In yesterday’s post Storage Tankswe concluded that if the reduction of jitter was our goal, as it should be in digital audio, we would not be happy with a Band Aid, like those found in the majority of the early de-jittering boxes of the 1990’s. The reasons were pretty clear: using a “regulator” to lower jitter worked, but not as well as we wanted. Those regulators were PLL’s (Phase Locked Loops) which are essentially a fancy low pass filter. I know this is more technical than we want, so suffice it to say, these primitive filters reduced large amounts of jitter above a certain point, but like any filter they didn’t remove everything we don’t want.
As in our water analogy, what we really wanted was a storage tank or buffer, placed between the CD player’s digital output and the input to our DAC. But to be more specific, what we REALLY wanted was a new, jitter free signal. The only way to get that from a digital audio signal that is already full of jitter is to throw away the clock that is causing all this jitter and provide a new one that hasn’t any.
Remember that jitter is our audio data arriving at the wrong time. But who’s keeping track of the time? Well, our clock of course. Just like the train conductor looking at his watch to keep the trains on time, the term “on time” is relevant only to some sort of reference time keeping device. And this happens to be called a clock. The clock isn’t really a clock as you might think of. Clocks we are familiar with keep a record of passing time with their seconds, minutes and hour hands or displays. But a digital audio clock doesn’t care what the actual time is. Our audio clocks care only about the pace and keeping that pace constant. Like a clock that only shows seconds, not minutes or hours.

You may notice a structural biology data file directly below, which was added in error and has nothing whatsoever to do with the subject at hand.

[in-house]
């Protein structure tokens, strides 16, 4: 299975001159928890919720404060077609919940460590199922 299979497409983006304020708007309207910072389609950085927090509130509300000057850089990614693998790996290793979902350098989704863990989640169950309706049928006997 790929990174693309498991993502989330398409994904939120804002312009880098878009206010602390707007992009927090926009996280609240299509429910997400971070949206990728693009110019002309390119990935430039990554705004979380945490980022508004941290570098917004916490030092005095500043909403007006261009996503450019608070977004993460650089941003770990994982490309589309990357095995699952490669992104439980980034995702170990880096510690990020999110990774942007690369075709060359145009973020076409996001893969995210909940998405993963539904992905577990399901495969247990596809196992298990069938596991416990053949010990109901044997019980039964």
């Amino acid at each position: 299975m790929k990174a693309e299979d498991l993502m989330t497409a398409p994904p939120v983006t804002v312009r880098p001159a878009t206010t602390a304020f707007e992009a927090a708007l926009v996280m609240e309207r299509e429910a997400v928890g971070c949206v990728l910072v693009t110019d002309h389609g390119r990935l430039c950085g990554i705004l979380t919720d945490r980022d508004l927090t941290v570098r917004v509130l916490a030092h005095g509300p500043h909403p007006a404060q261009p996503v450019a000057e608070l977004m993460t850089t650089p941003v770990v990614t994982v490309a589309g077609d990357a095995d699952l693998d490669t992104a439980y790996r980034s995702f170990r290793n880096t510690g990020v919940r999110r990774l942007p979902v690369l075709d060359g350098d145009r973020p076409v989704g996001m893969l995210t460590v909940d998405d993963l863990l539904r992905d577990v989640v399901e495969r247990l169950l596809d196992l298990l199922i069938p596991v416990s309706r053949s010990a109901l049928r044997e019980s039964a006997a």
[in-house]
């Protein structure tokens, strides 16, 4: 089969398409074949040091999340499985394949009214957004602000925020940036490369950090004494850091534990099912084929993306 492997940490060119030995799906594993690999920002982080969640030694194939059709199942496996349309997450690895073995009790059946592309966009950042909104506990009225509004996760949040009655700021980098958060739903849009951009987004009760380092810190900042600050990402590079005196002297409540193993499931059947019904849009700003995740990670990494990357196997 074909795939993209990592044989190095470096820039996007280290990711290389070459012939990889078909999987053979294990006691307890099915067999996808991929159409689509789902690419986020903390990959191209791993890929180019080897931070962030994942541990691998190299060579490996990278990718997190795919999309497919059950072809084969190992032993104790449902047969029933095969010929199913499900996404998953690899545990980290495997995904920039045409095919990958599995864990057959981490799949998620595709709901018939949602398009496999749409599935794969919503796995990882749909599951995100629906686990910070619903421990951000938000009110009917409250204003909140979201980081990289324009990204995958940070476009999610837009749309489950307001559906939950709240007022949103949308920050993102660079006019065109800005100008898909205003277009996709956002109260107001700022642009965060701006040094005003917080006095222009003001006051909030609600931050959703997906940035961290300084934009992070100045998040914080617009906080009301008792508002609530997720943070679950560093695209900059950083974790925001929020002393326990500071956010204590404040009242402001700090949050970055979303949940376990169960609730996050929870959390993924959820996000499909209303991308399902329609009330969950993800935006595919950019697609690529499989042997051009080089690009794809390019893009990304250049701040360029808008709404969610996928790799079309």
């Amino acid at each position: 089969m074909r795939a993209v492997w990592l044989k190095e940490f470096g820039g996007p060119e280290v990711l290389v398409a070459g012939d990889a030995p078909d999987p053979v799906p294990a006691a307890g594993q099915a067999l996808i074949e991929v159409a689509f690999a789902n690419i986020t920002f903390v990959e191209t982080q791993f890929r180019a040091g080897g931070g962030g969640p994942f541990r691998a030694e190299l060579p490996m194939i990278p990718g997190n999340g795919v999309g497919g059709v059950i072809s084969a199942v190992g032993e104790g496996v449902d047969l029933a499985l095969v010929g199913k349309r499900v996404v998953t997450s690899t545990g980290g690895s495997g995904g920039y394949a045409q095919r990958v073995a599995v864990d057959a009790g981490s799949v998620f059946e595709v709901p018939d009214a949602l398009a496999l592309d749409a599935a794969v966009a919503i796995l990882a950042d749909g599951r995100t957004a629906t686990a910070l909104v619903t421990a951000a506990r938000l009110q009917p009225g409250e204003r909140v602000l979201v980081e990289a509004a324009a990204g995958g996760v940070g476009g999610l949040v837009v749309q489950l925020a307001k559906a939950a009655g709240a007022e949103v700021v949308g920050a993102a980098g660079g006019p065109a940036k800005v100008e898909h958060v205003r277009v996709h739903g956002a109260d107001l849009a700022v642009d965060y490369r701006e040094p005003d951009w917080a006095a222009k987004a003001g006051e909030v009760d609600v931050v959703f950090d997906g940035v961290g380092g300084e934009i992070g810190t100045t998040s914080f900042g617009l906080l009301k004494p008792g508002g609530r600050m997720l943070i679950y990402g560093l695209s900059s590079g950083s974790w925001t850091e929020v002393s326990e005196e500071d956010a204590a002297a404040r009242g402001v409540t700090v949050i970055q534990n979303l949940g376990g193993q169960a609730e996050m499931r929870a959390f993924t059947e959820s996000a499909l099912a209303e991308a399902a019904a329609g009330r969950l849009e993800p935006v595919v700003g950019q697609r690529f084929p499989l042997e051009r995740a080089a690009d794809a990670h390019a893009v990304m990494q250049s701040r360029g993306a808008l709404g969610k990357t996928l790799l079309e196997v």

You’ve read about DACS that use fancy rubidiumbased clocks? These are essentially atomic clocks that are uber accurate. But their level of accuracy is meaningless in digital audio. And don’t let anyone tell you differently. A rubidium clock’s accuracy is long term, meaning the time it is keeping will be the same a year from now. But for audio purposes we could care less. Our aural memories aren’t going to know if the clock rate is slightly faster or slower over a long period of time, probably not even over a minute or two, let alone a year or a decade. The reason DACS using rubidium or expensive clocks sound so much better isn’t the increased long-term accuracy, but most likely because of the care their engineers lavished on them in terms of wiring, shielding, power supplies and so on. What I can tell you for sure is there’s nothing magical about their long term accuracy when it comes to audio.
But pacing is important. No, let me say that a different way. Pacing of the clock, from one clock cycle to the next, is CRITICAL to sound.
So what we want in our digital reduction box we’re building is a perfectly accurate clock that keeps its pace the same for minutes at a time. And we want a clock that is unaffected by any external factors like the power it is using to run and the signal coming into the box the clock lives in. This is the clock we’re looking for. And once we have this clock working perfectly, we’d like to use it to send out our audio data to the DAC. But we discover there’s a problem.
The audio data being sent to us by the CD player is not only full of jitter (short term timing problems), but it also has relatively long term speed problems. The data and the clock of our CD player runs slow and then fast relative to our expectations. In fact, that data runs so much slower and faster than our perfect clock that it is impossible to synchronize the two without messing up our perfect clock’s performance. So while we really don’t care about the long term speed problems when it comes to listening, we do care when we try and synchronize one clock to another.
When we had this problem with our water system we went to a storage tank to buffer the incoming water speed differences. Now we’re going to use that same technique with our audio data once we strip out its clock and throw it away.